I visited Christianne’s Lyceum last night to meet with the Chronicle Crusaders, a parent-child book club. Then I faced off against the readers on a DNA crossword puzzle (I lost), and tried my hand at genetics pictionary (thus demonstrating why I don’t illustrate my own books).

The Lyceum is truly an amazing place. It’s chock full of books and curiosities and it draws the loveliest readers of both grown-up and kid varieties. One of the kids asked how royalties worked, so we had a rather depressing conversation about how writers get paid, but honestly… I could have been born on a farm in the Ukraine, and spent my life telling stories to chickens. How blessed am I to find myself in the Lyceum loft instead, eating dragon fruit and talking dragon’s blood trees?

Thank you, Chronicle Crusaders, for a fantastic evening!

Snowpocalypse

It was complete snowpocalypse in Vancouver this weekend. We broke all the weather records. I shovelled the driveway three times on Saturday. The final time was at 8 p.m. and by the time I finished the driveway, the sidewalk was covered again.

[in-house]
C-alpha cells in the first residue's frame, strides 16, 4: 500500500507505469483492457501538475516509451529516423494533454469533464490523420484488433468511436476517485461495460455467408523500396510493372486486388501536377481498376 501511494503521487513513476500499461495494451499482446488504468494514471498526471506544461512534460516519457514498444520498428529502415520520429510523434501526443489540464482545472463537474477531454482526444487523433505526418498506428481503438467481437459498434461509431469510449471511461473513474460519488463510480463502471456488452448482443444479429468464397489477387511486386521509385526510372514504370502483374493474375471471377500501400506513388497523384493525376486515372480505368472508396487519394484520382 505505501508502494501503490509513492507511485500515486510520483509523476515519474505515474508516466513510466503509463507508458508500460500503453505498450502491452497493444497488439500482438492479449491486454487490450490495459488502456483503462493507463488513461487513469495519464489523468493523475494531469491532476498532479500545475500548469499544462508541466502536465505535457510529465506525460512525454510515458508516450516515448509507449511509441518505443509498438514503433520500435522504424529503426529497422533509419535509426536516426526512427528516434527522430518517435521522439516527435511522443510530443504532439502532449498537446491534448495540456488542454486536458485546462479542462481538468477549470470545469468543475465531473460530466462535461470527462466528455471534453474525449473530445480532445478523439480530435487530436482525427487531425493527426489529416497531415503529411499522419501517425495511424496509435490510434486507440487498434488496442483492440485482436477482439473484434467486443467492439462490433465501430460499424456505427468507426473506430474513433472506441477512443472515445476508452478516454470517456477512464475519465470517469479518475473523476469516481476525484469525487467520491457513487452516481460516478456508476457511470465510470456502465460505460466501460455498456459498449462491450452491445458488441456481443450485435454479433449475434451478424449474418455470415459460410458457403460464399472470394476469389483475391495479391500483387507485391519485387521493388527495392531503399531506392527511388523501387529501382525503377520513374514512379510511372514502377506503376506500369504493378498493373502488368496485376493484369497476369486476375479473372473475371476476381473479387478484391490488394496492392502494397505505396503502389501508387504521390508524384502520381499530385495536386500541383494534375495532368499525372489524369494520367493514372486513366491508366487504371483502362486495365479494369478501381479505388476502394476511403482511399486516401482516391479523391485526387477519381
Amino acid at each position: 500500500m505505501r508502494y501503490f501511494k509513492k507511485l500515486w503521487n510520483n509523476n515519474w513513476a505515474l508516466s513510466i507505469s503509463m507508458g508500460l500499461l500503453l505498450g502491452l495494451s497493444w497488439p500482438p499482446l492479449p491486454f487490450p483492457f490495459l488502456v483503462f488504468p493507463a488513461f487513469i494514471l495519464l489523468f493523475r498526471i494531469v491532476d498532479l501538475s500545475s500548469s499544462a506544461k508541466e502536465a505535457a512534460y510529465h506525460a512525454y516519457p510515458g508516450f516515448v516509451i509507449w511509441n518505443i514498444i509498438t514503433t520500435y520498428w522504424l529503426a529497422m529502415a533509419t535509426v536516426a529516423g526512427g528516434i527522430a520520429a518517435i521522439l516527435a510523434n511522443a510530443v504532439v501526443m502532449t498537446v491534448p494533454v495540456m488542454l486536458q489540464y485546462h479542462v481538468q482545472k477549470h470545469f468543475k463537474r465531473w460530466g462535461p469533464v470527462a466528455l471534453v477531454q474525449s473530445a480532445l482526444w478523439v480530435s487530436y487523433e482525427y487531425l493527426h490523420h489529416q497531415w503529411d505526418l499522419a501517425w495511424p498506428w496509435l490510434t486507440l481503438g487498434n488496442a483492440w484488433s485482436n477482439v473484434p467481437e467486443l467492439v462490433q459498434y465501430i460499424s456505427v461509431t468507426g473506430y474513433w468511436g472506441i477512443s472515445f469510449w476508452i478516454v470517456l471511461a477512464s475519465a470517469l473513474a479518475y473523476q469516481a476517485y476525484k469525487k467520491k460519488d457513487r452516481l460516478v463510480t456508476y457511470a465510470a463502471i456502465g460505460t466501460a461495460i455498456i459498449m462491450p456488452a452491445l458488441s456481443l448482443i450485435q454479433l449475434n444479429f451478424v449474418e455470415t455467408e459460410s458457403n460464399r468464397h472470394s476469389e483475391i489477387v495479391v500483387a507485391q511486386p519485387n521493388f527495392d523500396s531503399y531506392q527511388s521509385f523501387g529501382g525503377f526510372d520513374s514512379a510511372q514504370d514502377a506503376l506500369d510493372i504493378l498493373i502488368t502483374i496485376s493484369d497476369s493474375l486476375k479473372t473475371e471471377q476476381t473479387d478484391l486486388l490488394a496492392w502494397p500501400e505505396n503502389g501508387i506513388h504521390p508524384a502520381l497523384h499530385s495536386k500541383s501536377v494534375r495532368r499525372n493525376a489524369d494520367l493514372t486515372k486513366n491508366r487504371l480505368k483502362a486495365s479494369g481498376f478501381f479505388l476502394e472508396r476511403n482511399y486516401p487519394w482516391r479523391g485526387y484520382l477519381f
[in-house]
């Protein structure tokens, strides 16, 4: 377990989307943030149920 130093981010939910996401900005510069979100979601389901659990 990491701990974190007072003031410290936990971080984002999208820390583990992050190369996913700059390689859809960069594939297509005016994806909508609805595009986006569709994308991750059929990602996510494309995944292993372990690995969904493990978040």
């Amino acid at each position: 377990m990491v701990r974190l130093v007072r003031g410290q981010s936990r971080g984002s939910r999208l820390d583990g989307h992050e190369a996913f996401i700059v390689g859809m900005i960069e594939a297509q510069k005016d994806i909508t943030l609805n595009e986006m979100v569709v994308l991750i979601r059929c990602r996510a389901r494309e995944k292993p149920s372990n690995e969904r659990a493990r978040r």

This all would have been fine and fun and lovely (it was pretty) except that I was right in the middle of Eric Walters’ Rule of Three trilogy. In those books, the world’s computers go off-line and civilization almost immediately breaks down.

This meant that by Sunday morning, I was classifying our neighbours by their snow-shovelling habits. Those people across the street? The ones from Toronto who should understand about clearing the sidewalks, but apparently don’t? I’m not sure they’ll be amenable to sharing food and resources. The guy in the green house, on the other hand, was across the road helping his neighbour clear a path for his car. He’s definitely on board the community “lifeboat.” And what about the mysterious good samaritan who shovelled a clear strip down both sides of the block before anyone else was awake? We’ll need to meet him.